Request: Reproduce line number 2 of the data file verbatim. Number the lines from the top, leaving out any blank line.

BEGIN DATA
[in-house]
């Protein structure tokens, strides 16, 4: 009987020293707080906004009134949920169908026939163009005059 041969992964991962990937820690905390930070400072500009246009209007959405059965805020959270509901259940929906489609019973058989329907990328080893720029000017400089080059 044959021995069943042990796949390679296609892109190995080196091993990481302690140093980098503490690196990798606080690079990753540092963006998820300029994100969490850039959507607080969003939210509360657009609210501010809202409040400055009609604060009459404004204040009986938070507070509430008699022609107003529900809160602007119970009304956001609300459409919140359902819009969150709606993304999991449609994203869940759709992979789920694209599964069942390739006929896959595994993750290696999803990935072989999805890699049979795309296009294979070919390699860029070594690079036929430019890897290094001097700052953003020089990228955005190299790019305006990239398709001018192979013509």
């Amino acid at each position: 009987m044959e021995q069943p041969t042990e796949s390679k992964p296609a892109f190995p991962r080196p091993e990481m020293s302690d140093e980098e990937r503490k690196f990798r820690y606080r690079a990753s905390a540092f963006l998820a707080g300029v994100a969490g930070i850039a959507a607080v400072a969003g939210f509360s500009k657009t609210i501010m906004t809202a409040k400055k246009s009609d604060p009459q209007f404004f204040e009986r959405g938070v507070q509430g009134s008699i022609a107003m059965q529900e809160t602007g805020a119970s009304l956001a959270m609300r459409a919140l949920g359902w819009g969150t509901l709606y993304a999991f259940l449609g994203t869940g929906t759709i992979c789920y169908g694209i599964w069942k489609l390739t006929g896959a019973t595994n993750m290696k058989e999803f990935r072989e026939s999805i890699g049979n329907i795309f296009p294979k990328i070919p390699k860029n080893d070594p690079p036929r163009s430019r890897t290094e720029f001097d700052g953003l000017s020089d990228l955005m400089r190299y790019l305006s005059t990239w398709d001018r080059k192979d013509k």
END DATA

């Protein structure tokens, strides 16, 4: 009987020293707080906004009134949920169908026939163009005059 041969992964991962990937820690905390930070400072500009246009209007959405059965805020959270509901259940929906489609019973058989329907990328080893720029000017400089080059 044959021995069943042990796949390679296609892109190995080196091993990481302690140093980098503490690196990798606080690079990753540092963006998820300029994100969490850039959507607080969003939210509360657009609210501010809202409040400055009609604060009459404004204040009986938070507070509430008699022609107003529900809160602007119970009304956001609300459409919140359902819009969150709606993304999991449609994203869940759709992979789920694209599964069942390739006929896959595994993750290696999803990935072989999805890699049979795309296009294979070919390699860029070594690079036929430019890897290094001097700052953003020089990228955005190299790019305006990239398709001018192979013509």